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Public Health
3:09 pm
Wed October 3, 2012

City Concerned About, and Testing for, Hepatitis C

Jeff Cohen/WNPR

Hartford public health officials say they are concerned with new data on Hepatitis C in the city. The numbers show ten to 20 cases a month of people newly-diagnosed with a chronic form of the disease. The city is using computer mapping to help it better target, test, and treat its residents. 

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The Colin McEnroe Show
3:05 pm
Wed September 26, 2012

Replacing Joints, Organs, And Tissues

Tareq Salahuddin

I need a knee replacement, but I don't want one.  

I keep thinking if I wait long enough, something new will happen. There will be a great leap forward in technology and knee replacements will become easier or somehow better. 

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Lyme Disease
2:21 pm
Thu September 6, 2012

Public Hearing in Stamford Looks at Connecticut's High Rate of Lyme Disease

Scott Bauer (Wikimedia Commons)

As Lyme disease continues to spread across New England and into parts of the Midwest, more than 100 people gathered in Stamford on Thursday morning, August 30, to discuss ways to fight it. Senator Richard Blumenthal, who hosted the hearing, is proposing that Congress create an advisory committee on tick-borne related diseases that can help advocate for better diagnosing and prevention: “We share a common concern with a disease that has really reached epidemic proportions.

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Need Shades?
11:09 am
Fri August 10, 2012

Artificial Lighting and Our Health

Chion Wolf

Remember those big storms that left many of us in the dark for days and even weeks? We all went scrambling to power up our computers, recharge our smart phones, and grab a bite to eat in a warm and well-lit restaurant. The dark didn’t feel quite right.

But, maybe a little more dark is what we need.  

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Coming Home Project
6:12 pm
Wed July 18, 2012

Attorney Seeks to Improve Claims Process for Victims of Military Sexual Trauma

CVLC

A Connecticut attorney testified before Congress Wednesday on ways to improve the claims process for veterans who've been sexually assaulted while in the military.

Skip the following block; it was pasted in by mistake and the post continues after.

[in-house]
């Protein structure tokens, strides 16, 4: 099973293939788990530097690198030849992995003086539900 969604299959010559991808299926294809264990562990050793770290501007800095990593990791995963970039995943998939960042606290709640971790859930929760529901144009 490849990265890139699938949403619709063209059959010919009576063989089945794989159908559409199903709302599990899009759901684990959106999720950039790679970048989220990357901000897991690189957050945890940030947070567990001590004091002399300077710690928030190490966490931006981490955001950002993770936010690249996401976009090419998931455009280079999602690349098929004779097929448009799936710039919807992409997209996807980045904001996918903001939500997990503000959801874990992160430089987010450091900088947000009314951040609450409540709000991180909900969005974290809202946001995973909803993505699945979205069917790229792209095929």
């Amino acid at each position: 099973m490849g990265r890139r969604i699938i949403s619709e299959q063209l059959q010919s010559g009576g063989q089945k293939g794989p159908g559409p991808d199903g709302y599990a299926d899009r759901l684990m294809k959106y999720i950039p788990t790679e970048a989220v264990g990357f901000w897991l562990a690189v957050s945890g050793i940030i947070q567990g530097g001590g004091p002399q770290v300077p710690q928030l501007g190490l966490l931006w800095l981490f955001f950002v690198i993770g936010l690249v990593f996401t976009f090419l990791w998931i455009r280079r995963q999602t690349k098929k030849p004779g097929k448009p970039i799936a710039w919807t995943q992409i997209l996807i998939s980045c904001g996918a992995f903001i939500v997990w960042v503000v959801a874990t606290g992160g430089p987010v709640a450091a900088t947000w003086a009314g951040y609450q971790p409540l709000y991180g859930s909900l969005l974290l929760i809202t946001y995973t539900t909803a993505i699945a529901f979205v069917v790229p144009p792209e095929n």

When veterans are raped or sexually assaulted while in the service, it's called military sexual trauma or MST.

The Department of Defense estimates more than 19,000 sexual assaults happened in 2010, but it's a problem that's often under-reported.

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The Faith Middleton Show
7:30 pm
Wed July 11, 2012

Conversations About Caring for Sick Loved Ones

TheGiantVermin/flickr creative commons

Join Faith and Gina Barreca to explore what things in life give you a sense of permission. And, Bruce Clements on the physical and emotional challenges of caretaking.

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Coming Home Project
7:34 pm
Tue July 10, 2012

Homeless Rural Vets Find A Place To Call Home

American Legion Post Cmdr. Mark Czmyr and his father, Navy veteran William Czmyr, originated the idea to create permanent apartments for homeless vets in Jewett City, Conn.
Lucy Nalpathanchil for NPR

This month, more than a dozen homeless veterans will finally have a place to call their own, thanks to the American Legion.

The organization's post in a small Connecticut town has been working for a decade on a unique project to create not transitional but permanent supportive housing in their rural community.

For 55-year-old Army veteran Jeff MacDonald, the new facility in Jewett City, Conn., was like "winning the lottery."

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Community Health
4:36 pm
Thu June 28, 2012

Supreme Court Ruling To Benefit Patients At Fair Haven Community Health Center

Diane Orson

Thursday’s Supreme Court ruling is expected to have a big impact on many patients who use community health centers. Patient Millie Cejas is leaving the Fair Haven Community Health Center with medication to control her blood sugar levels.  

"He tenido que pedir la medicina. No la puedo comprar..."

Cejas says she had to ask for medicine because she couldn’t afford to pay for it.  Cejas works ten hours a week for $8 an hour, and like about a third of the patients at the clinic has no health coverage.

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Not-So-Easy On The Eyes
9:04 am
Wed June 27, 2012

Health Risks of Artificial Light

erix!

The American Medical Association has adopted the recommendations of a report that links health problems, including cancer, to exposure to artificial light. Joining us is one of the co-authors of the report, and perhaps the first scientist to make this link, is Dr. Richard Stevens, professor in the University of Connecticut School of Medicine Department of Community Medicine and Health Care. 

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Health Care
4:03 pm
Tue June 26, 2012

Proposed State Medicaid Changes Prompt Concern

State officials say a recent Medicaid expansion is over enrolled and costs too much money, so it's asking the federal government for permission to ramp the program down a bit. That move is being met with objections.